Edinburgh streets still among most polluted despite Scotland meeting air quality targets for first time
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Friends of the Earth said it was the first time Scotland did not breach legal air pollution limits, apart from 2020 when Covid lockdowns meant there was far less traffic on the roads. In its annual analysis of pollution levels, FoE Scotland claimed the improvement in air quality showed “the early benefits of Low Emission Zones”, with the biggest improvements in Glasgow, where the LEZ is already up and running.
Glasgow’s Hope Street emerged as Scotland’s most polluted street, measured by nitrogen dioxide (NO2) with 39.24 micrograms per cubic metre. Edinburgh’s St John’s Road in Corstorphine was the second most polluted street in Scotland with 29.26 – up from 28.72 in 2021; and Edinburgh’s Queensferry Road was sixth at 28.86 – down from 29.62 in 2021.
A separate analysis of pollution by fine particles (particulate matter) put Atholl Street in Perth as the most polluted with 15.89 micrograms per cubic metre. Edinburgh’s St John’s Road was third with 14.31 – up from 11.00 in 2021; Salamander Street in Leith came in at number five with 14.26 – down from 15.43 in 2021; and Queensferry Road was sixth at 13.92 – up from 11.97 in 2021. Musselburgh’s North High Street also featured, at number eight with a measure of 13.44 – up from 10.02 in 2021.
Legal air quality standards came into force in 2010 and Scotland breached them every year since then, except 2020, when there was a big drop in car journeys due to the pandemic lockdowns. Glasgow’s Low Emission Zone began in 2019, restricting more and more polluting buses. Now every bus going through the city centre has to meet the minimum emission standard, with the restriction extended to private cars in June this year. Edinburgh’s LEZ will be enforced from June 2024.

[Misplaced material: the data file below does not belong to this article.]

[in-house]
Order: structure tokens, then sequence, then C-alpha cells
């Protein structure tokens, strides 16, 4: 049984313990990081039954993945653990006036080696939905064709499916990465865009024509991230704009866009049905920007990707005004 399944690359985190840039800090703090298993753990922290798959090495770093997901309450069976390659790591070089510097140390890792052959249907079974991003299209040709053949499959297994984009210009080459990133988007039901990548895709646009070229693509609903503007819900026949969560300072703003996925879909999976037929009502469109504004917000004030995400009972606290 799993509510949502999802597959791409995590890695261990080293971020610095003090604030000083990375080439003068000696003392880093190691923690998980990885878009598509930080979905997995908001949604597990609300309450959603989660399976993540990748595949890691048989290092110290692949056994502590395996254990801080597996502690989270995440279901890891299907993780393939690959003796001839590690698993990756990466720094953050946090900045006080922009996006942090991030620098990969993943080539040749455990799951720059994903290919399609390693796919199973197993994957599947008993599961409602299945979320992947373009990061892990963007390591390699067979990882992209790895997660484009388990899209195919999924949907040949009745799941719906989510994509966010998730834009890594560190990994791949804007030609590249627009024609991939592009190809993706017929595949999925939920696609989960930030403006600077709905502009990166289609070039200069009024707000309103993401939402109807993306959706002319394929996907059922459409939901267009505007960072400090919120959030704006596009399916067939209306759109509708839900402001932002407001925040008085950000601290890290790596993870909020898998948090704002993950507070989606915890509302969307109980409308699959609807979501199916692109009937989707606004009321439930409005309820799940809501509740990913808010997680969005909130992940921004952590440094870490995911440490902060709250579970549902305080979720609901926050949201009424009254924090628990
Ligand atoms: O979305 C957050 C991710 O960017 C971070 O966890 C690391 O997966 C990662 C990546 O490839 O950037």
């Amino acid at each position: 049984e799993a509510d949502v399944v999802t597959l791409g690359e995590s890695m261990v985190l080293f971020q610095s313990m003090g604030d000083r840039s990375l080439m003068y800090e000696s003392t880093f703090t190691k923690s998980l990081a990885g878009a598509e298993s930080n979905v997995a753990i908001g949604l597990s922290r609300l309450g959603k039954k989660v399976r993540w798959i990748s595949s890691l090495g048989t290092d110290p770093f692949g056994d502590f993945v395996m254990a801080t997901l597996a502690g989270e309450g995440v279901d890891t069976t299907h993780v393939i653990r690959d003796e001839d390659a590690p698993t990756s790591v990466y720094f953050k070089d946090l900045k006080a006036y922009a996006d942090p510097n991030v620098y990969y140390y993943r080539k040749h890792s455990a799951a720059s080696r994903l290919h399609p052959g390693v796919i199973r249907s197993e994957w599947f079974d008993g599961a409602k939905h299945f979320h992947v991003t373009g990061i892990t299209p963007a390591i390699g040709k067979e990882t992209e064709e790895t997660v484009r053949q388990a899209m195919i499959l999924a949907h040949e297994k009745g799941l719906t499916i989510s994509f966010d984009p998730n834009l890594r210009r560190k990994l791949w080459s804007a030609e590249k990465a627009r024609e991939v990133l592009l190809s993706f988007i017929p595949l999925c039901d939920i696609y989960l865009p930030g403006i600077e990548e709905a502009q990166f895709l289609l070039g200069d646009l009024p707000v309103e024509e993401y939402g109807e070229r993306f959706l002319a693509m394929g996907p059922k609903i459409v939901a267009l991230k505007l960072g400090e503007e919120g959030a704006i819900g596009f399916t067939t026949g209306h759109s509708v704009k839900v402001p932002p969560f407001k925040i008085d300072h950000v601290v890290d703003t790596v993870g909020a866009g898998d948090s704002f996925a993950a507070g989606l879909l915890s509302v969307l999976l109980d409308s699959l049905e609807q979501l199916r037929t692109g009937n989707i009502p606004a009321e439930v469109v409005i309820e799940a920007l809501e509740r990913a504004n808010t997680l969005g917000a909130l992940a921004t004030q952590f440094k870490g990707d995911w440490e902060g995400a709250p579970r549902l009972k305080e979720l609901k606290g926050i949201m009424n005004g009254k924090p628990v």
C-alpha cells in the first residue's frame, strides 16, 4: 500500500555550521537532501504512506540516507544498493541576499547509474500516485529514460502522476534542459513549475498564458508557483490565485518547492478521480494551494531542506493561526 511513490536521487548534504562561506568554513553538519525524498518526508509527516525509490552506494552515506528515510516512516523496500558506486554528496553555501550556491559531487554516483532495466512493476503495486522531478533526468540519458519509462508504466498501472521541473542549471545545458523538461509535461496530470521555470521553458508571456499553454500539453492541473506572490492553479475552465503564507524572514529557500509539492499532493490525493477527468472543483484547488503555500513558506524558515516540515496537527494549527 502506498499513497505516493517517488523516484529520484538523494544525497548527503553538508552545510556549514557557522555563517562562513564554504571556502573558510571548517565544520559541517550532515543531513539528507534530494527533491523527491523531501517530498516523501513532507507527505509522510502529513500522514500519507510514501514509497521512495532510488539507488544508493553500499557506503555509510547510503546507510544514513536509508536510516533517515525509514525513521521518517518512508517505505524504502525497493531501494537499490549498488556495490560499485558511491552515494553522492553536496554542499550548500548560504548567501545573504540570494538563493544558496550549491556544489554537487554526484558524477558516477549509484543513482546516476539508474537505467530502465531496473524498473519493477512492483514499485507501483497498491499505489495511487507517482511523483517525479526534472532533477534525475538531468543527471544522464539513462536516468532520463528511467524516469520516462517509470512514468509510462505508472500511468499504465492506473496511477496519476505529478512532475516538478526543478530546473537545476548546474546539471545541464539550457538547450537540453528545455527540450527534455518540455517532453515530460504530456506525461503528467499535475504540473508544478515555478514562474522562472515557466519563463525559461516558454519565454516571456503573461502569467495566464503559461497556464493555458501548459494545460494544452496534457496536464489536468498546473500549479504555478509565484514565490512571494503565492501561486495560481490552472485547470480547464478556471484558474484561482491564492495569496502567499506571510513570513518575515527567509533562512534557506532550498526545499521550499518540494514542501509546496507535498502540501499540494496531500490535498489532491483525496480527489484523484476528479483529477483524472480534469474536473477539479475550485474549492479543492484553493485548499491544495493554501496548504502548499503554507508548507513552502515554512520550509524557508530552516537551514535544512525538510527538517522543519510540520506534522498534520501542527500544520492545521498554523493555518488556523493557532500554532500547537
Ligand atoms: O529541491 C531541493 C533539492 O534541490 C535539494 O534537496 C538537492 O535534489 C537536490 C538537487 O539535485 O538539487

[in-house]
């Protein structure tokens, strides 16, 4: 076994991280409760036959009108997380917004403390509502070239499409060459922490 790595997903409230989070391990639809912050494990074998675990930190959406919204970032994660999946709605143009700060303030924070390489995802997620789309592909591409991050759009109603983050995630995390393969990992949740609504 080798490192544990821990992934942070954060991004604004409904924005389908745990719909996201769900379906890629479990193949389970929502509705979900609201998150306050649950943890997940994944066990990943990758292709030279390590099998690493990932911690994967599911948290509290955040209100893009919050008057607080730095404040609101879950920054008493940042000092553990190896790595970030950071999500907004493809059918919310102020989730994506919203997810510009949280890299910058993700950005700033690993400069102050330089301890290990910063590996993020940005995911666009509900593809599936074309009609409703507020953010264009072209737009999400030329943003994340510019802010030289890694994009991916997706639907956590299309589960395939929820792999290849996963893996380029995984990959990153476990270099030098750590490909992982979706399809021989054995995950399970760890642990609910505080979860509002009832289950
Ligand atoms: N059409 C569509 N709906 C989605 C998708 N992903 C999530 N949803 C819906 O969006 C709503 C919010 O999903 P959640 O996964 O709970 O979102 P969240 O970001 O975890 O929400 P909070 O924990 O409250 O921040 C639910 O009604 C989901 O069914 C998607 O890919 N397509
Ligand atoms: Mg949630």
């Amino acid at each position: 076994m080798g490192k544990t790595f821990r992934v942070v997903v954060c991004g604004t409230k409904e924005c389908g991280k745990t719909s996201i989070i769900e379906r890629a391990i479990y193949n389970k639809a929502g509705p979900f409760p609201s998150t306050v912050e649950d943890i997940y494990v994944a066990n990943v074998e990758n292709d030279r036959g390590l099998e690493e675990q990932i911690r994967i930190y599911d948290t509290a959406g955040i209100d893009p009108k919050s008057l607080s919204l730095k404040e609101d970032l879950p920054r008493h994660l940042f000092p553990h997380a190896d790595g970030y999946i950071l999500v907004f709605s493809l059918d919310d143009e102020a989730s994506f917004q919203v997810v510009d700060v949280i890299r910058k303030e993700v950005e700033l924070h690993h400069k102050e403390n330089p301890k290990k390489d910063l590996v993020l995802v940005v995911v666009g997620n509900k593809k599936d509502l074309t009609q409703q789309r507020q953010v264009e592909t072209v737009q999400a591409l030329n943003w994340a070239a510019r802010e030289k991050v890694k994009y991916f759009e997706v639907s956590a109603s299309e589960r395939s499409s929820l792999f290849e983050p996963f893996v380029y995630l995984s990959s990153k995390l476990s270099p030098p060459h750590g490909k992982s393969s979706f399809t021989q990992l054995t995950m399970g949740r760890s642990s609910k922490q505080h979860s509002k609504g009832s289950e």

Friends of the Earth says air pollution kills 2,500 people in Scotland each year and puts the population at risk of serious health conditions, like asthma, heart attacks, and strokes. The charity says poor air quality is especially harmful to children, the elderly, and people living in poverty or made vulnerable from other health conditions.
FoE Scotland transport campaigner Gavin Thomson said: “It’s great that progress is being made to improve some of our most polluted streets. People in Glasgow can breathe a little easier as a result of the Low Emission Zone and fewer polluting vehicles in the city centre. The buses along Hope Street these days are often electric, which are better for the climate and for our lungs. The LEZs coming to Aberdeen, Edinburgh and Dundee will bring similar improvements and protections for public health, but for Scotland’s other cities such as Inverness and Perth, toxic air pollution persists with no clear plan for addressing it. When it comes to air pollution, we know what works. Councils need to invest in walking, wheeling and cycling, and take control of public transport. Every city with a pollution problem should be looking at Low Emission Zones.”